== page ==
After more than a month spent primarily at home, we continue to adapt to changes in the way we eat, work, and exercise. For those living with arthritis and joint pain, staying at home with limited opportunities to go outside may have disrupted some methods used to relieve stiffness and aches. Changes can threaten patterns of healthy behavior, so it’s important to do what you can to maintain a good quality of life.
Even at home, with certain resources readily available, we may experience issues getting what we need. Hydration is a good example. It’s easy to forget to drink the recommended daily amount of water, and when you don’t drink enough you’ll definitely feel it.
Proper hydration not only helps to keep your joints lubricated, but drinking clean water can aid in ridding your body of toxins that cause joint-related illnesses like gout. Hydration also boosts energy, which is beneficial for exercise. According to the National Academies of Sciences, Engineering, and Medicine, the average man should consume 125 ounces a day, and the average woman about 91 ounces.
The amount of water that’s right for you, however, will vary. You can talk with your physician to determine how many ounces you should drink.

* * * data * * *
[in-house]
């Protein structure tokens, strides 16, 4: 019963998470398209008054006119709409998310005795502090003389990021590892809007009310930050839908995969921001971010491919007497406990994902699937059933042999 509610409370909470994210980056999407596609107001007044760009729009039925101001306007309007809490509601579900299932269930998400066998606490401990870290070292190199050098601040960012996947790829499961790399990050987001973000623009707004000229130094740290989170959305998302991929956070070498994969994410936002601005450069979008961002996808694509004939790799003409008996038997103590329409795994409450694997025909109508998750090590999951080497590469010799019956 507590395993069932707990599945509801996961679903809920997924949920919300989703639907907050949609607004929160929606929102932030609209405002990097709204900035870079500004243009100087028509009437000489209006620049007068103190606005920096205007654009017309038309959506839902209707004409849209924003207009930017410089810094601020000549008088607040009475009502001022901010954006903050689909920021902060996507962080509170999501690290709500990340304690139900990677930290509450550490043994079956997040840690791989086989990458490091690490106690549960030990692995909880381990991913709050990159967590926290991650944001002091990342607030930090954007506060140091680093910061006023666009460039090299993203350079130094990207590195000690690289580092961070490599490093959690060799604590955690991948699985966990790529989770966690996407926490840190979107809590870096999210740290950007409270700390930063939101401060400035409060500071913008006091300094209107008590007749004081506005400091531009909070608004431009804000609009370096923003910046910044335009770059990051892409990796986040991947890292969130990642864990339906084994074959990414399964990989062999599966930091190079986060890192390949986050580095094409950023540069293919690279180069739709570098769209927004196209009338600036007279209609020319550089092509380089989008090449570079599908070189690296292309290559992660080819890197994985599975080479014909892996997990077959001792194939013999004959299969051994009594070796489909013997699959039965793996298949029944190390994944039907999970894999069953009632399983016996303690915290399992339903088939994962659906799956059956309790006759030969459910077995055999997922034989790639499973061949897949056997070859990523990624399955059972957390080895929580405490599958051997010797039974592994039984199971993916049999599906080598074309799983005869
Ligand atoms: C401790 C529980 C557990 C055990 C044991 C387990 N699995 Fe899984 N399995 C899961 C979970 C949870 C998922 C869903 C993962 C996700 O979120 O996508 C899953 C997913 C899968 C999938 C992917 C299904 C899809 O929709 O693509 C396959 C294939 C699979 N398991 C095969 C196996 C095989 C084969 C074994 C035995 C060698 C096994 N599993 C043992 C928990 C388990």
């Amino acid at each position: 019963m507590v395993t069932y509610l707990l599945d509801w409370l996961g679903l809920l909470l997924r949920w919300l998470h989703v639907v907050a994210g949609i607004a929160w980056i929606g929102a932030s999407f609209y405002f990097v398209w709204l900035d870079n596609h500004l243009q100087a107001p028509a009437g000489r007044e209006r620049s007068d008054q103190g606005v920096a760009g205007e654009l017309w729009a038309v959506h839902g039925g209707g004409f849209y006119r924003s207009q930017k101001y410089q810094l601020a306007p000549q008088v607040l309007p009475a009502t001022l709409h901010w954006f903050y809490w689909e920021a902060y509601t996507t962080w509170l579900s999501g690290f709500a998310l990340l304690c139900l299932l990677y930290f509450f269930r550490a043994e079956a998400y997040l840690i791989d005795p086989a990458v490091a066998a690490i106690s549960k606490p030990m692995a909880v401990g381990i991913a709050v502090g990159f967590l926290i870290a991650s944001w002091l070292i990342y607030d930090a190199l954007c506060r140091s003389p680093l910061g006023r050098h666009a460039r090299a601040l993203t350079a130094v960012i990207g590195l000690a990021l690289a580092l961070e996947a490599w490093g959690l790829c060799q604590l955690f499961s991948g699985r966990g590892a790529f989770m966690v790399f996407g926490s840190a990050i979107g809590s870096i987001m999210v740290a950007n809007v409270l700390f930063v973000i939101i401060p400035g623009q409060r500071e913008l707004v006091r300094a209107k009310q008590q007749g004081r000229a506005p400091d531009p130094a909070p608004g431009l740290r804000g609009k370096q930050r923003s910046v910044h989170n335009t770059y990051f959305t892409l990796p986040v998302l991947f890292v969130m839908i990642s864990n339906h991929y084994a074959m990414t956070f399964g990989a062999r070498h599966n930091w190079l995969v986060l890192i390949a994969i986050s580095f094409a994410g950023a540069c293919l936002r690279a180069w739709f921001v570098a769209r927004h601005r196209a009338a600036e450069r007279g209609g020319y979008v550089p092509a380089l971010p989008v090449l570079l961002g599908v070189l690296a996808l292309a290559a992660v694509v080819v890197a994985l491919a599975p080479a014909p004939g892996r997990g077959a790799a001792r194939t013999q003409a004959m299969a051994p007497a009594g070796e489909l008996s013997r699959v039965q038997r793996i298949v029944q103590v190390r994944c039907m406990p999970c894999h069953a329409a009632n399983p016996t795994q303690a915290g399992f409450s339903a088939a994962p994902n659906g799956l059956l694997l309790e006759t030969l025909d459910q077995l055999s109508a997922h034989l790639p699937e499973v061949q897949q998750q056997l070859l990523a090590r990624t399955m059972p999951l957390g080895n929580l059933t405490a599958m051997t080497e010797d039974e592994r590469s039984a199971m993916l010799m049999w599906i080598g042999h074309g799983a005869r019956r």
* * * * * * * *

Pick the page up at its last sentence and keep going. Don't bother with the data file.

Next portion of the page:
If you aren’t drinking enough to get through the day, make a few adjustments in your new routine to help remind you to hydrate:
- If you’re working remotely, keep a water bottle within reach. You may want to keep track in a journal how much you drink so you know to consume enough.
- When you crave a snack, have an apple or celery sticks – foods with high water content can help supplement your daily intake.
- During exercise, have a glass of water beforehand to maintain alertness, and drink afterward to replace what you expend.
- Listen to your body. When your mouth feels dry, have a drink. After urinating, check the color. The darker your urine, the more hydration is required.
Bon Secours offers a full continuum of care designed to aid patients with chronic illnesses, with online resources available 24/7. If you have questions about joint pain management, contact Bon Secours Virginia Orthopaedic & Spine Specialists.